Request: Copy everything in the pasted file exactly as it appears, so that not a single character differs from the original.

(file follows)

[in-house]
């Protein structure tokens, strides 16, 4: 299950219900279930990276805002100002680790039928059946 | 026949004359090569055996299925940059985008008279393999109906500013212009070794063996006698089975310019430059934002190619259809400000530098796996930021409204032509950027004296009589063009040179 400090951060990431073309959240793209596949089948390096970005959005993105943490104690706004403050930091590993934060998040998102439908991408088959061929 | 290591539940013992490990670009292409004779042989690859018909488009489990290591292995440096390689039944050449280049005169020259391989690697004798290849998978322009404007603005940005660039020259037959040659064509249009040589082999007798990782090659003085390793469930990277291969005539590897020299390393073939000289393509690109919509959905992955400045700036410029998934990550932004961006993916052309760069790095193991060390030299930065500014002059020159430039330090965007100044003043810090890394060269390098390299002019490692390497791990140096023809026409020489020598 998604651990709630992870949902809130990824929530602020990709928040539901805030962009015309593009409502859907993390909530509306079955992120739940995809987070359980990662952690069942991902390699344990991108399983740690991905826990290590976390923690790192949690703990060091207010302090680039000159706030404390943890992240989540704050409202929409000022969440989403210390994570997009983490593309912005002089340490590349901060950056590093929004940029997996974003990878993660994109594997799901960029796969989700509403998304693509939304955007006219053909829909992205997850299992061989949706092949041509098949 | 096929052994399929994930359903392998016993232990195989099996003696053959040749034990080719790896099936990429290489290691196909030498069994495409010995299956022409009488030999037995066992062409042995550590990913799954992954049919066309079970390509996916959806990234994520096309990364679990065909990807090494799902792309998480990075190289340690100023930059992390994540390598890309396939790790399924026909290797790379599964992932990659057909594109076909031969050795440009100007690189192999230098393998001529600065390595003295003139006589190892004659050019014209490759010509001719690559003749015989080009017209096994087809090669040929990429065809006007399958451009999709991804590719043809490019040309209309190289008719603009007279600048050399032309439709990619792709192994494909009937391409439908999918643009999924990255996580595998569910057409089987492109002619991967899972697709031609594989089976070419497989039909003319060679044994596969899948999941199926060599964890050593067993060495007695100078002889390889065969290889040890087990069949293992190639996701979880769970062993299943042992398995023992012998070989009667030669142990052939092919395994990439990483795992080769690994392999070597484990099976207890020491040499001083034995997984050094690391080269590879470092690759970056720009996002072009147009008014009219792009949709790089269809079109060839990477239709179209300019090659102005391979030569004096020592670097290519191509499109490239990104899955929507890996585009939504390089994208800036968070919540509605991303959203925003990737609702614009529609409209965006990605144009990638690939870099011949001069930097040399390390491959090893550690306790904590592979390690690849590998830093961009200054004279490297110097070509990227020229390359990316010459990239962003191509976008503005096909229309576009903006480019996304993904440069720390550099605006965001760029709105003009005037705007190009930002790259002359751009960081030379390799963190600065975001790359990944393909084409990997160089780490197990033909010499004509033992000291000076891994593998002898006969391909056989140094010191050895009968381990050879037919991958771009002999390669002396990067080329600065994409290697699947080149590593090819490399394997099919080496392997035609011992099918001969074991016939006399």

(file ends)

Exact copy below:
[in-house]
């Protein structure tokens, strides 16, 4: 299950219900279930990276805002100002680790039928059946 | 026949004359090569055996299925940059985008008279393999109906500013212009070794063996006698089975310019430059934002190619259809400000530098796996930021409204032509950027004296009589063009040179 400090951060990431073309959240793209596949089948390096970005959005993105943490104690706004403050930091590993934060998040998102439908991408088959061929 | 290591539940013992490990670009292409004779042989690859018909488009489990290591292995440096390689039944050449280049005169020259391989690697004798290849998978322009404007603005940005660039020259037959040659064509249009040589082999007798990782090659003085390793469930990277291969005539590897020299390393073939000289393509690109919509959905992955400045700036410029998934990550932004961006993916052309760069790095193991060390030299930065500014002059020159430039330090965007100044003043810090890394060269390098390299002019490692390497791990140096023809026409020489020598 998604651990709630992870949902809130990824929530602020990709928040539901805030962009015309593009409502859907993390909530509306079955992120739940995809987070359980990662952690069942991902390699344990991108399983740690991905826990290590976390923690790192949690703990060091207010302090680039000159706030404390943890992240989540704050409202929409000022969440989403210390994570997009983490593309912005002089340490590349901060950056590093929004940029997996974003990878993660994109594997799901960029796969989700509403998304693509939304955007006219053909829909992205997850299992061989949706092949041509098949 | 096929052994399929994930359903392998016993232990195989099996003696053959040749034990080719790896099936990429290489290691196909030498069994495409010995299956022409009488030999037995066992062409042995550590990913799954992954049919066309079970390509996916959806990234994520096309990364679990065909990807090494799902792309998480990075190289340690100023930059992390994540390598890309396939790790399924026909290797790379599964992932990659057909594109076909031969050795440009100007690189192999230098393998001529600065390595003295003139006589190892004659050019014209490759010509001719690559003749015989080009017209096994087809090669040929990429065809006007399958451009999709991804590719043809490019040309209309190289008719603009007279600048050399032309439709990619792709192994494909009937391409439908999918643009999924990255996580595998569910057409089987492109002619991967899972697709031609594989089976070419497989039909003319060679044994596969899948999941199926060599964890050593067993060495007695100078002889390889065969290889040890087990069949293992190639996701979880769970062993299943042992398995023992012998070989009667030669142990052939092919395994990439990483795992080769690994392999070597484990099976207890020491040499001083034995997984050094690391080269590879470092690759970056720009996002072009147009008014009219792009949709790089269809079109060839990477239709179209300019090659102005391979030569004096020592670097290519191509499109490239990104899955929507890996585009939504390089994208800036968070919540509605991303959203925003990737609702614009529609409209965006990605144009990638690939870099011949001069930097040399390390491959090893550690306790904590592979390690690849590998830093961009200054004279490297110097070509990227020229390359990316010459990239962003191509976008503005096909229309576009903006480019996304993904440069720390550099605006965001760029709105003009005037705007190009930002790259002359751009960081030379390799963190600065975001790359990944393909084409990997160089780490197990033909010499004509033992000291000076891994593998002898006969391909056989140094010191050895009968381990050879037919991958771009002999390669002396990067080329600065994409290697699947080149590593090819490399394997099919080496392997035609011992099918001969074991016939006399």